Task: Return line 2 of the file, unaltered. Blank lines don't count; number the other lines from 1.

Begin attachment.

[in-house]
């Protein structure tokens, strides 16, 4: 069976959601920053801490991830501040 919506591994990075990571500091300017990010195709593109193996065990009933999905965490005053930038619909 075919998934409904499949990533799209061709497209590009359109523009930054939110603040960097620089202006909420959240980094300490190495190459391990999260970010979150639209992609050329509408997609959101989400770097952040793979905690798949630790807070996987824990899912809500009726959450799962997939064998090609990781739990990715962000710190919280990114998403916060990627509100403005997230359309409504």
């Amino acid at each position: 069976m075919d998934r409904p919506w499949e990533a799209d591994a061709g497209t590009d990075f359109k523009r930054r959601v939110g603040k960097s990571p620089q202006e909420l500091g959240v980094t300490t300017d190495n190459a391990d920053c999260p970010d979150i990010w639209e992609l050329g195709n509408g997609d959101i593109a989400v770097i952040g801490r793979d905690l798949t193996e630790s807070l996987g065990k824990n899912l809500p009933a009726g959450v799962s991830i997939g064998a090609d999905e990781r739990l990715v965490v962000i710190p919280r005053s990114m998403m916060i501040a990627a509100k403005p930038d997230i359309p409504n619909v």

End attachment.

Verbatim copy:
């Protein structure tokens, strides 16, 4: 069976959601920053801490991830501040 919506591994990075990571500091300017990010195709593109193996065990009933999905965490005053930038619909 075919998934409904499949990533799209061709497209590009359109523009930054939110603040960097620089202006909420959240980094300490190495190459391990999260970010979150639209992609050329509408997609959101989400770097952040793979905690798949630790807070996987824990899912809500009726959450799962997939064998090609990781739990990715962000710190919280990114998403916060990627509100403005997230359309409504």